Inside the M&A Giant

August 1, 2007
Cohan: witness to Wall Street

Cohan: witness to Wall Street

Conspiracy of the cosmos alert: Another Duke graduate who worked at JPMorgan Chase released a book about the financial industry the same week Dana Vachon '02 did. William D. Cohan, a former managing director at the bank, was even fired partly in response to the bad blood he shared with one of the people who threw Vachon's New York book party.

The Last Tycoons

But the coincidences stop there; Cohan '81 has written a very different book from M&A. The Last Tycoons: The Secret History of Lazard Frères & Co. is a deeply reported and long (752 pages!) accounting of a firm that had, until now, done a remarkable job of keeping its private history exactly that: private. Although Lazard essentially invented the mergers and acquisitions business and has, for generations, served as a factory for financial superstars—André Meyer, Felix Rohatyn, Michel David-Weill, Steve Rattner, and Bruce Wasserstein foremost among them—it had managed to retain a certain mysteriousness. There was a carefully cultivated aura to the place, a sense that you could never truly know it unless you were of it. And that's what made Lazard such a compelling subject for Cohan.

His fascination with the firm developed in the mid-'80s, when he was completing his degree at Columbia Business School. He had tried journalism for several years before that, working for The Raleigh Times and at a small weekly in Salem, New York, but he was, by his own admission, "one of those 'change the world' journalists," and he didn't find the work fulfilling enough.

"I remember thinking, 'Why am I writing about people? Why am I not out there doing?'" he says.

So he went for his M.B.A. and wanted, more than anything, to land a position with Lazard. He interviewed, and, like countless other applicants before and since, he didn't receive so much as a note or phone call telling him no. Then, two years later, he interviewed again and got the job. He'd spend six years there.

"On the one hand, it was like a dream come true," he says. "There I was, with all these famous people, all of them working on the best deals. But on the other hand, it was a very hard place to work."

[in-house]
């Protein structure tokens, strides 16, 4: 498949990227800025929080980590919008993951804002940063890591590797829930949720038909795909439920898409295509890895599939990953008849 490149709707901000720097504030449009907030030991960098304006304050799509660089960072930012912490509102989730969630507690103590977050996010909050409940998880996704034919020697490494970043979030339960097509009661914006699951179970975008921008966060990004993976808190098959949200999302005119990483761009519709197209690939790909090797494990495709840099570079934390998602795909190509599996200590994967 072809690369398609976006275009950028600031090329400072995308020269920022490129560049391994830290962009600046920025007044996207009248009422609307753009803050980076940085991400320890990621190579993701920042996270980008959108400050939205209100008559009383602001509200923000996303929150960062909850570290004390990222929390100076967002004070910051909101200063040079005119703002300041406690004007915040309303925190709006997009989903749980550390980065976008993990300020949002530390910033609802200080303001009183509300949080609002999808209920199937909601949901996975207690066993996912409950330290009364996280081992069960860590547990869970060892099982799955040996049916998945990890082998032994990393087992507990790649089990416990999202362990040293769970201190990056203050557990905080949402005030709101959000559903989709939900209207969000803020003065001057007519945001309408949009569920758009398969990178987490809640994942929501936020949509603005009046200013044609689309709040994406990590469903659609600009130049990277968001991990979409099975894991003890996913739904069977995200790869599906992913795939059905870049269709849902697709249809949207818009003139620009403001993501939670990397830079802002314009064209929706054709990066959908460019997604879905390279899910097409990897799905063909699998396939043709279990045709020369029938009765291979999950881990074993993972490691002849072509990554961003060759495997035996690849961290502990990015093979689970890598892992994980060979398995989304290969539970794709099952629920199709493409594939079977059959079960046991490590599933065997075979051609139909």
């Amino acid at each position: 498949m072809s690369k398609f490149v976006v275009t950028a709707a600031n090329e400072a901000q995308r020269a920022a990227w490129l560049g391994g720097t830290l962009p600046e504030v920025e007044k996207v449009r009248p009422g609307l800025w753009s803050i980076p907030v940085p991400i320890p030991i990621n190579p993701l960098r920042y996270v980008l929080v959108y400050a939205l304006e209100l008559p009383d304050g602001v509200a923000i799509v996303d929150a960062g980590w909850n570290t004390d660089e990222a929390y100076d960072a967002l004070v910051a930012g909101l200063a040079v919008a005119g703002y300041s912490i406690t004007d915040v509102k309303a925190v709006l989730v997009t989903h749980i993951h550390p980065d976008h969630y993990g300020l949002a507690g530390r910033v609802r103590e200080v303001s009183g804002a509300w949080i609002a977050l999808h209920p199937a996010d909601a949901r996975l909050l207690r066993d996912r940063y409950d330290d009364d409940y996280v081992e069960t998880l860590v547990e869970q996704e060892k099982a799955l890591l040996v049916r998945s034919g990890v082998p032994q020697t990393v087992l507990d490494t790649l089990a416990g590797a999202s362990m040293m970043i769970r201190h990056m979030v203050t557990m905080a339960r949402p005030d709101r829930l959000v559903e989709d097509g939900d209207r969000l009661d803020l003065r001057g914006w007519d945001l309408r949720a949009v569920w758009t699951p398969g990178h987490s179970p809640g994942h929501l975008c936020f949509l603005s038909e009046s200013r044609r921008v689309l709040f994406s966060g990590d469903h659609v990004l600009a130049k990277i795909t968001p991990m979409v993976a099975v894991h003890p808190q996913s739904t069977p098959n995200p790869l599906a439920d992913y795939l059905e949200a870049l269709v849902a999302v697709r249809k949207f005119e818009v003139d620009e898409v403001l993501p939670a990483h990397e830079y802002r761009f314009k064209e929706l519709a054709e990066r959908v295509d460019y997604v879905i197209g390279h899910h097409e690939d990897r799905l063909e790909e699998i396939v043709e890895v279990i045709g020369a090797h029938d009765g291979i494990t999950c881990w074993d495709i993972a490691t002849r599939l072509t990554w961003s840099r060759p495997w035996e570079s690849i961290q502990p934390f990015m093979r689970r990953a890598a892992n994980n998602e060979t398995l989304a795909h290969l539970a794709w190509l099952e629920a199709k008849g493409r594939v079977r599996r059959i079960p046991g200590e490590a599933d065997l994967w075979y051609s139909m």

Cohan remembers a time when three of his clients asked to be introduced to Rohatyn, then one of the five most famous bankers in the world. Cohan set the meeting up and Rohatyn, full of his usual bravado, bounded into the conference room and shook Cohan's hand as if he were one of the clients, seemingly unaware that Cohan had worked with him, in a small office, for over five years. Three months later, with a different set of clients, Rohatyn made the exact same mistake.

That kind of behavior ultimately wore on Cohan, who claims never to have developed the bloodlust of others on Wall Street. So when he was released from JPMorgan Chase in early 2004, he was happy to return to his journalistic roots, and devoted himself entirely to the book. He interviewed more than 100 people (including all of Lazard's biggies, except Wasserstein), sifted through boxes of untouched source material, and ultimately wrote the definitive account of the firm—all in a blisteringly fast two-year period.

The biggest scoops in the book—which is impressively not dry, considering the topic—are by turns tragic (Meyer's heartless dismissal of the man who ensured his safe passage to America during the Second World War), wonky (how the firm almost fell apart during the infamous ITT/Hartford hearings during the Nixon administration), and gossipy (Rohatyn's alleged love affair with Jackie O). For Wall Street, this is spicy stuff. Cohan heard that the white-shoe law firm Wachtel, Lipton, Rosen, & Katz bought eighty copies of The Last Tycoons, presumably to have their attorneys sift through the book and see if anything was libelous. So far, so good: no lawsuits.

"Ken Jacobs, who now runs Lazard in North America, told me, 'We always figured that someone was going to come along and write this book. And in a way, we're glad it's you, because you worked here, you know Lazard, and you know Wall Street better than some outside journalist,'" Cohan says. "Well, I wonder if he still believes that."